PLANING (with a hand planer):
When you try to level out a piece that you’ve mixed different wood media, you find out real quick about end-grain, with-the-grain, and against-the-grain. The other problem is that some woods plane easily – no surprise – the softwoods, while the hardwoods resist my feminine wiles! I’ll slide the plane along a piece of Pine and stutter to a stop on an adjoining hardwood. Many a blister has been formed, no thanks to the mighty Oak.
I learned a while ago that when two pieces have me guessing, I just put a few drops of water on them – particularly near/on a defect, knot, or a grain swirl. Gross-factoid: I discovered this on a hot summer day. I know – ew – women “glisten,” right? Anyways, dry Pine looks like Pine. Dry Pine also looks somewhat similar to Ash, Poplar, Fir, Birch, Beech, Maple and even Pecan (sorry –I know Pecan isn’t common, but I have some Pecan logs I’ve been working with). They’re all pale. They’re all pretty. Wet Pine does NOT look like Wet Poplar. Poplar almost goes a little silvery to me, where the Pine stays that pretty pale gold. Sometimes you’ll see the heavy graining that you didn’t notice before, or see different styles/patterns of grain that don’t match all the other Pine boards you’ve touched.
I’ve sometimes had to resort to cutting off a very thin slice from one end of both boards. Then I’ll touch, smell them, and even take regular sandpaper to them and see if I think they’re the same (or similar enough to work for my project). I’m still not 100% able to identify everything, but my “mad skills” are improving.
The other reason I cared about hardwood vs. softwood is that sometimes, rare or exotic woods are used – as a native tree always seems to have less importance to the locals, but foreigners are EXCITED to get those pallets! Supposedly there’s a kind of black-market for exotic pallets. All I have to do is to look around my 1920’s California Bungalow, LOADED with 1920’s California Redwood as SECONDARY wood (including building a tool shed and carriage house out of two layers of tongue-and-groove Redwood siding!!!) and I can see an example of not valuing local timber. There used to be Redwoods in Southern California mountains in the 1920’s… until they were all cut down. I suppose native trees may be considered a “junk wood”, but if I get my hot little hands on some Curly Maple or Purple Heartwood, I will squeal with delight! Finding an exotic-wood pallet would be this California gal’s modern-day gold rush!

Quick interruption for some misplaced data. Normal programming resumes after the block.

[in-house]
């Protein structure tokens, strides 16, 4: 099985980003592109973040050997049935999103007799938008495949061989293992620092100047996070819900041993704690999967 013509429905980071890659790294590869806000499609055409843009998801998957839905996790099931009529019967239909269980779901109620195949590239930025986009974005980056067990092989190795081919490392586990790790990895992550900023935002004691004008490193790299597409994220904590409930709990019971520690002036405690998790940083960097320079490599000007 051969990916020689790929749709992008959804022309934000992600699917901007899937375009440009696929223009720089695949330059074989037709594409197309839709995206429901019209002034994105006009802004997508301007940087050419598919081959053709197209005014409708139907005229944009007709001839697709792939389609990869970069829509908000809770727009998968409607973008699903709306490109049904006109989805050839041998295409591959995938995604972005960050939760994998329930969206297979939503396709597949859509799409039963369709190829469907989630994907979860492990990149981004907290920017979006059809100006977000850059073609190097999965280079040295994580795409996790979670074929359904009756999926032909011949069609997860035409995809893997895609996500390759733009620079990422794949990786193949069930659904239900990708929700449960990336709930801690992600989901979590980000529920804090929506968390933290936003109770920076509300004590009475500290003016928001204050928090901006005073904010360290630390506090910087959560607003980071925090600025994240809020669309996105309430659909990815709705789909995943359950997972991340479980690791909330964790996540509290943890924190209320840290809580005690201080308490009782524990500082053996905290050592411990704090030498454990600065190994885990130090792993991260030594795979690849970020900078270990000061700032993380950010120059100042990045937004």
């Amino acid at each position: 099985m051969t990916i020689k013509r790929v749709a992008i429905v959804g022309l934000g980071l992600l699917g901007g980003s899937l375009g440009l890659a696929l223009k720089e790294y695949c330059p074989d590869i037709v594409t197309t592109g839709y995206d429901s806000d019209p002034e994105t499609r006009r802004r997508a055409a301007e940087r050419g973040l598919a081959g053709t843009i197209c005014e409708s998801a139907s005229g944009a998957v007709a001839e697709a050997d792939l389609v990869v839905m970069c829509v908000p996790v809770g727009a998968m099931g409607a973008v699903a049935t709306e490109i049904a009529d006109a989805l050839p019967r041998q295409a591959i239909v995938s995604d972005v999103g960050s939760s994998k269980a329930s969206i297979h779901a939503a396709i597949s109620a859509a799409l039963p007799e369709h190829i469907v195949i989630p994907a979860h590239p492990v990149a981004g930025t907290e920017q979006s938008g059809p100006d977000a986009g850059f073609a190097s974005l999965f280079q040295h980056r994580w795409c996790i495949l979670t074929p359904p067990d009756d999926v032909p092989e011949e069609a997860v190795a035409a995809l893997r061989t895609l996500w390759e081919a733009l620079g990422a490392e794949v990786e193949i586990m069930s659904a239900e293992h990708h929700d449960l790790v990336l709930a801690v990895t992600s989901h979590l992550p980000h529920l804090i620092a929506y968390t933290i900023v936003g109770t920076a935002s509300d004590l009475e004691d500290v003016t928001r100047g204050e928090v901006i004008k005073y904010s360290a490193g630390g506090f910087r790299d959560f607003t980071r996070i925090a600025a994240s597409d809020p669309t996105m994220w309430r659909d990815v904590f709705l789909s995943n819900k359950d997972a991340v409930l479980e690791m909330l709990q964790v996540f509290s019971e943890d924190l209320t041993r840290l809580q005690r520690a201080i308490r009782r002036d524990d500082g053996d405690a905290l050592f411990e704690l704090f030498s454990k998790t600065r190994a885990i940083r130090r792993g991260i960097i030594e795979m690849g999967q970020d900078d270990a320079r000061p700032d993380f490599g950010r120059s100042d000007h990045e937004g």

My recent experience with this is that I’m pretty sure that I got a couple of pallets made from RED MAPLE. However, at first I thought it was just a different type of Oak, but it didn’t quite sand the same. It didn’t make my mouth water for barbecue either. Then I looked at images of wood types and guessed that it was maybe a variety of the red-tinged Mahogany family. Now, I’m about 90% sure that I lucked out with Red Maple – I got to feel and SMELL some recently. Ha! My sensory detective work put to the test! I’ve read that sometimes there are pallets with Mahogany, Teak, Ebony, Purple Heartwood, and even Ebony out there. Alas, not for me … yet.
So, dear readers, if you’ve stayed with me so far, perhaps you can follow me through one more paragraph? As you learn to enjoy woodworking with pallets, you’ll become a detective of sorts. You’ll learn to use all your senses (sometimes even suffering a rash from it if you’re like me). You’ll feel that rough/fuzzy texture of an old Oak pallet in a shadowy wood pile and won’t even have to see it. You’ll learn to spot and sort your stacks of broken-down pallets by their end grain. Sweat can finally be your friend – flying it around! You’ll challenge any Bloodhound to his sniffing skills. No website will be able to fully teach you to identify wood. You’ll have to get out there and EXPERIENCE it to really get it. You’ll probably have a lot of fun doing it, too.
Good to know: The two most common wood types used for making shipping pallets are southern yellow pine and oak. In the United States of America, a former study done by the USDA and Virginia Tech determined that southern yellow pine wood was used in 18.9% of all the produced pallets while oak was use in 17.1% (by volume) of the produced pallets. Both oak and SYP actually contain several species that make up the woods classification which is based on the density of the wood.
Southern yellow pine wood: available in quantity and at very low cost. Can be kiln dried (KD stamp, see our safety page) and provides a clean product.
Oakwood: used for its strength and also availability. The pallets are made from leftover oak lumber that was not used for making furniture. Oak is also one of the stronger hardwood species.
The current trend by many pallet producers is not to separate out pallet material by species, but rather by hardwood vs. softwood.
Below is an interesting infographic by Furniture.co.uk that will show you a brief overview of the different types of wood and, if you are interested in learning more about all woods that exists, you should visit The Wood Database website.